A scientific report endorsed by the United Nations states that unless greenhouse gas emissions are curtailed, average global temperatures may rise between one and three degrees Celsius (two and five degrees Fahrenheit) in the next 100 years. The ramifications of a temperature change even at the low end of this range would be severe. A one-degree Celsius (two-degree-Fahrenheit) change in temperature is predicted to result in a one meter (three-foot) rise in sea level, which would displace millions of people in coastal cities and low-lying islands.
Which type of ice (land ice or sea ice) poses a greater threat to sea level rise if large-scale melting due to climate change occurs?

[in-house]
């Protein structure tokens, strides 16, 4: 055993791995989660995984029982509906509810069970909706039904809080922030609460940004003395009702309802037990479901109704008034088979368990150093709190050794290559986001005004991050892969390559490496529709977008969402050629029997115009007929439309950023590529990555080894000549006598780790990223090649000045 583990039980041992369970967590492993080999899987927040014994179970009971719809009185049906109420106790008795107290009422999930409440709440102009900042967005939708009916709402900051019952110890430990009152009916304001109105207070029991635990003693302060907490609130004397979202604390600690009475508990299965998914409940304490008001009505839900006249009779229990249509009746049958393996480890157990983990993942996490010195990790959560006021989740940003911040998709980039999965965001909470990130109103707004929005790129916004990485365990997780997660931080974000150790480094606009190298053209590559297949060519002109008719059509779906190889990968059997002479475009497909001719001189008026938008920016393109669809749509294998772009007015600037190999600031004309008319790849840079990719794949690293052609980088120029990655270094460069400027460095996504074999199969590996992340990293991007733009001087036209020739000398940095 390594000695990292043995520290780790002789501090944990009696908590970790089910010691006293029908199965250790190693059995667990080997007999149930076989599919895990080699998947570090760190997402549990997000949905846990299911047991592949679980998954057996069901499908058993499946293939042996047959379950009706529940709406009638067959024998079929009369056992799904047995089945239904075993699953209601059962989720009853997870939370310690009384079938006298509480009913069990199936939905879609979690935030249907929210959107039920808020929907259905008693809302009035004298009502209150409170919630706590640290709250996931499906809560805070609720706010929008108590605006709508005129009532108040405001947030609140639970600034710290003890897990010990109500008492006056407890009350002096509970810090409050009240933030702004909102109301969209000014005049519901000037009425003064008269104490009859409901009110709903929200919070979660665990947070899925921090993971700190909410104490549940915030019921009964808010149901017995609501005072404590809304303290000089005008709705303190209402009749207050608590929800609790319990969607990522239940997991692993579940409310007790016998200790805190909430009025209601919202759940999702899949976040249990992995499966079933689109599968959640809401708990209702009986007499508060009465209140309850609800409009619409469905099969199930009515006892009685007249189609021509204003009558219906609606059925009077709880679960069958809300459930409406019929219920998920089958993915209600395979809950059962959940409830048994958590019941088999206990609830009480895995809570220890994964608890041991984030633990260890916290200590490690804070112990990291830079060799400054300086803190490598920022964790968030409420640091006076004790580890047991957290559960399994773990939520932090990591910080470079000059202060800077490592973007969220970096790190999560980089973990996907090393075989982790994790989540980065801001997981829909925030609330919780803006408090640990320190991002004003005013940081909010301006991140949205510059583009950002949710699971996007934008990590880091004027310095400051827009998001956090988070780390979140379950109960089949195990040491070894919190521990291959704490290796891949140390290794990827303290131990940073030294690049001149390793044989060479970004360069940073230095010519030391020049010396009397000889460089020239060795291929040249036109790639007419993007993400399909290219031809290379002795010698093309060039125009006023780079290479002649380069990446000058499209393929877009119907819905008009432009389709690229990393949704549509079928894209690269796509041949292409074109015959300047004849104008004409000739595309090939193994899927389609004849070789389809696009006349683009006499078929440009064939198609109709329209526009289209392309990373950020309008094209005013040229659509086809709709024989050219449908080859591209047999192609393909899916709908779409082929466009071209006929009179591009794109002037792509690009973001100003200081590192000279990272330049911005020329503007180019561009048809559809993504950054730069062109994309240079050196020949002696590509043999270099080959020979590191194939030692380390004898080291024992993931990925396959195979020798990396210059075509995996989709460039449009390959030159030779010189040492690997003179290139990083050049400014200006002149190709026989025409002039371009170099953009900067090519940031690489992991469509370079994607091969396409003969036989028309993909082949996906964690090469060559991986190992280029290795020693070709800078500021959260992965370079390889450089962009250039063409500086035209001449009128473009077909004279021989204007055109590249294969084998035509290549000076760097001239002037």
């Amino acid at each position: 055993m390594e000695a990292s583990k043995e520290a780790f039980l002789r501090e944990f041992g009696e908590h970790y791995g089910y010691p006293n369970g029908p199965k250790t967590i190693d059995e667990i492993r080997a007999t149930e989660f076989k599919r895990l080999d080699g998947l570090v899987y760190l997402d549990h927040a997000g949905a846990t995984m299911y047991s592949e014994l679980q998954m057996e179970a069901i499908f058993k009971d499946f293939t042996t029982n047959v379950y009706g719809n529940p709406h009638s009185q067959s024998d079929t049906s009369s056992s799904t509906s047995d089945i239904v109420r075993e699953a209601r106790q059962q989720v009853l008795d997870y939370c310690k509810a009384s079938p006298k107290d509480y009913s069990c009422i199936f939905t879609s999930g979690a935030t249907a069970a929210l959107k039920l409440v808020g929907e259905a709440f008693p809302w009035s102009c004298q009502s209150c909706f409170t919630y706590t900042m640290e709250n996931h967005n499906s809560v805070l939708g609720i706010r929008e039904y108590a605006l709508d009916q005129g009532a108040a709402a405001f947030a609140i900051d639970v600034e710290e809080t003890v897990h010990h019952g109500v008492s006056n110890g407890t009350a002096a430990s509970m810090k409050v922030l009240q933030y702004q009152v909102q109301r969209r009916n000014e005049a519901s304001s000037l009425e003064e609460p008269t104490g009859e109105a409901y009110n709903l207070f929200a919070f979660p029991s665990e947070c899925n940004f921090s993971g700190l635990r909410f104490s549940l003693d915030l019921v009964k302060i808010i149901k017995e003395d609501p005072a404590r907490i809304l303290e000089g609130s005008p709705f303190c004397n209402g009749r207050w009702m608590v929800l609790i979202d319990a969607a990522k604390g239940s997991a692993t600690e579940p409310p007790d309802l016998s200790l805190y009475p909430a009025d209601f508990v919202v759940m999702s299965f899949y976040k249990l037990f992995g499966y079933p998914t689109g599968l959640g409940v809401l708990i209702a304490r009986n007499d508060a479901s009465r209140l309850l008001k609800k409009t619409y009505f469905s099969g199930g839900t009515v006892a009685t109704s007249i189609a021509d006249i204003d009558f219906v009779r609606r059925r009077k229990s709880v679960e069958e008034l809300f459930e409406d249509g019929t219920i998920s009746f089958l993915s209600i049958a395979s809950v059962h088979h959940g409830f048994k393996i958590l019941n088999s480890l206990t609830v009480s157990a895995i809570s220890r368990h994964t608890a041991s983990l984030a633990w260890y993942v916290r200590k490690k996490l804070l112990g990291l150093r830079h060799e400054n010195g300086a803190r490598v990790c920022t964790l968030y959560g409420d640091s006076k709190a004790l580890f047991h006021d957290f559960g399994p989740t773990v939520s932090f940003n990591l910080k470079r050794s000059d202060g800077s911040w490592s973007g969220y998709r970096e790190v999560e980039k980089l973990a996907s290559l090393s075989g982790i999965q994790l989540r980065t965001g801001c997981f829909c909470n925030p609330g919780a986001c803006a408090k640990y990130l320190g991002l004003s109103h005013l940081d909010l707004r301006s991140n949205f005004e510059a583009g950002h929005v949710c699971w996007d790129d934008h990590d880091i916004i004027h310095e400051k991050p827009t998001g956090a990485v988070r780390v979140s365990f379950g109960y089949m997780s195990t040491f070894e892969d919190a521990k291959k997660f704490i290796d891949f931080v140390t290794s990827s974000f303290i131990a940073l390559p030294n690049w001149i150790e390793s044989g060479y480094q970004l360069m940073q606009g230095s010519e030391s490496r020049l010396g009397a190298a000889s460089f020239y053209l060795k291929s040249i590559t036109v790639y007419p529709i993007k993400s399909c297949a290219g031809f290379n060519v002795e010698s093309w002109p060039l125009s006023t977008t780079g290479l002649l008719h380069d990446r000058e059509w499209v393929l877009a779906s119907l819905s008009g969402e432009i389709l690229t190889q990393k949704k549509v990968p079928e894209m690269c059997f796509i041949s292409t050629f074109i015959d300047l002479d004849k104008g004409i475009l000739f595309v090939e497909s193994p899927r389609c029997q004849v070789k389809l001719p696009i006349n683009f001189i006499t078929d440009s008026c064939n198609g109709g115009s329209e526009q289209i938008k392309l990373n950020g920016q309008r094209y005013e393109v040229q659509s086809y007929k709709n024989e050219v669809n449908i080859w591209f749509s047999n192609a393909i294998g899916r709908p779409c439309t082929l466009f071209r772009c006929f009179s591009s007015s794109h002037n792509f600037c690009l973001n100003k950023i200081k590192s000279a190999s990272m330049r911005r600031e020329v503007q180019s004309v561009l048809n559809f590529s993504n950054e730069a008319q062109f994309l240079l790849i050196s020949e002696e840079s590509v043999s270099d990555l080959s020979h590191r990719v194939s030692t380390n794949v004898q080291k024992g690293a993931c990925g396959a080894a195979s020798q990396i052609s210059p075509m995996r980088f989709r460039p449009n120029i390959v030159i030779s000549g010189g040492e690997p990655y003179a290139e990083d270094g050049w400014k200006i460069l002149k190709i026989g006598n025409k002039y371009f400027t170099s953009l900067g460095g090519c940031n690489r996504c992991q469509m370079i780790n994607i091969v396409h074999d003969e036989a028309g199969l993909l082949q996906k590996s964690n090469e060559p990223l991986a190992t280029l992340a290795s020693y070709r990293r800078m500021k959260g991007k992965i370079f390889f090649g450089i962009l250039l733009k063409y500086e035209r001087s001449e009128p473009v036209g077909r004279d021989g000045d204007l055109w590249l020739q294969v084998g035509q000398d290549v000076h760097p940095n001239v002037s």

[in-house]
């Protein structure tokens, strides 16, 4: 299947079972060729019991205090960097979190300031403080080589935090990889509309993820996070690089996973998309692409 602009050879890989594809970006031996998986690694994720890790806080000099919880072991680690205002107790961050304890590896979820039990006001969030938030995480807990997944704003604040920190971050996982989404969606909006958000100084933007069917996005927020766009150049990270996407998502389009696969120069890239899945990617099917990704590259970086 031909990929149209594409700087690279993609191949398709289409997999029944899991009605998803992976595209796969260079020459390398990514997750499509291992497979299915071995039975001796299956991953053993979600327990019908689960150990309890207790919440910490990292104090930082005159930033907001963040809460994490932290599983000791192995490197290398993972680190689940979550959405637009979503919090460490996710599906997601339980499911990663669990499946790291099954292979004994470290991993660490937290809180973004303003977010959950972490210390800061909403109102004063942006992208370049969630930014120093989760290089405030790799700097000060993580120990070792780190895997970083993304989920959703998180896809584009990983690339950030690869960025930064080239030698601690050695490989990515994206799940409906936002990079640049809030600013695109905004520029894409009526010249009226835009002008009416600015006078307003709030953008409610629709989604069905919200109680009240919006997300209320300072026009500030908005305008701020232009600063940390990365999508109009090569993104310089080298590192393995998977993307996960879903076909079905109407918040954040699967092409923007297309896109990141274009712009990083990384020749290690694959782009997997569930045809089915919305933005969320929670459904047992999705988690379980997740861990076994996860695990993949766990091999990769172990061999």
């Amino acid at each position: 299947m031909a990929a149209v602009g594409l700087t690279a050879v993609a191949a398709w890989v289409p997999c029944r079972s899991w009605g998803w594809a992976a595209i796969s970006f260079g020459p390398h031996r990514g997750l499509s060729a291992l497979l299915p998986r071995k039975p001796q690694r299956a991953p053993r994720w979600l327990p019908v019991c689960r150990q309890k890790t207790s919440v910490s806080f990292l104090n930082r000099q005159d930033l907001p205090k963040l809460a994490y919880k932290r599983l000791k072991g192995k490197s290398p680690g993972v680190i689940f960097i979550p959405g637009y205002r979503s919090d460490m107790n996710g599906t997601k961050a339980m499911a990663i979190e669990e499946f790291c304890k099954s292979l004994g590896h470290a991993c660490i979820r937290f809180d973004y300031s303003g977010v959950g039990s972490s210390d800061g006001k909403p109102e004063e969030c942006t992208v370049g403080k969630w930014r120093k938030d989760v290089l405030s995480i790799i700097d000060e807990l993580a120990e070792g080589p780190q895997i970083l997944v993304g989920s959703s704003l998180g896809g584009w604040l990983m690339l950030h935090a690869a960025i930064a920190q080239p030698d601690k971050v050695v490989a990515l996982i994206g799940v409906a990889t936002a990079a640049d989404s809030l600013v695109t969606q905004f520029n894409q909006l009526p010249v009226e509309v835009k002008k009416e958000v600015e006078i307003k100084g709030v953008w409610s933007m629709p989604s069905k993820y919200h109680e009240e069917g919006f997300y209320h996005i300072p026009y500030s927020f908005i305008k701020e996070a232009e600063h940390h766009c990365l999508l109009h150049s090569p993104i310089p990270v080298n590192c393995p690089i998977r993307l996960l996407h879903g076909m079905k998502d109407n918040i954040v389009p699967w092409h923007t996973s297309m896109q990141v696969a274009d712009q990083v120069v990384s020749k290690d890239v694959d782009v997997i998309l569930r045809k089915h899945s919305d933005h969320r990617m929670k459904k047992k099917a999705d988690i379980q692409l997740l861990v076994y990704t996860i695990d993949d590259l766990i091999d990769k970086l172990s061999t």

2 clear plastic cups
1. Place about 10 ice cubes in one of the clear plastic cups, then fill it about three-quarters of the way full with water. (Simulating sea ice.)
2. Fill up the other graduated cylinder to the exact same level as the first clear plastic cup.
3. Place the funnel in the top of the second clear plastic cup and put the same number of ice cubes in it as you did in the first cylinder. (Simulating land ice.)
4. Wait 15-30 minutes for the ice to melt and observe how much the water level has increased in both graduated cylinders.
Table 1: Rise in Water Level
0 minutes (Initial)
Final -30 minutes
1. Which ice led to the highest rise in water level?
Explain in your own words why this occurred.
2. How was this experiment similar to the warming of Earth?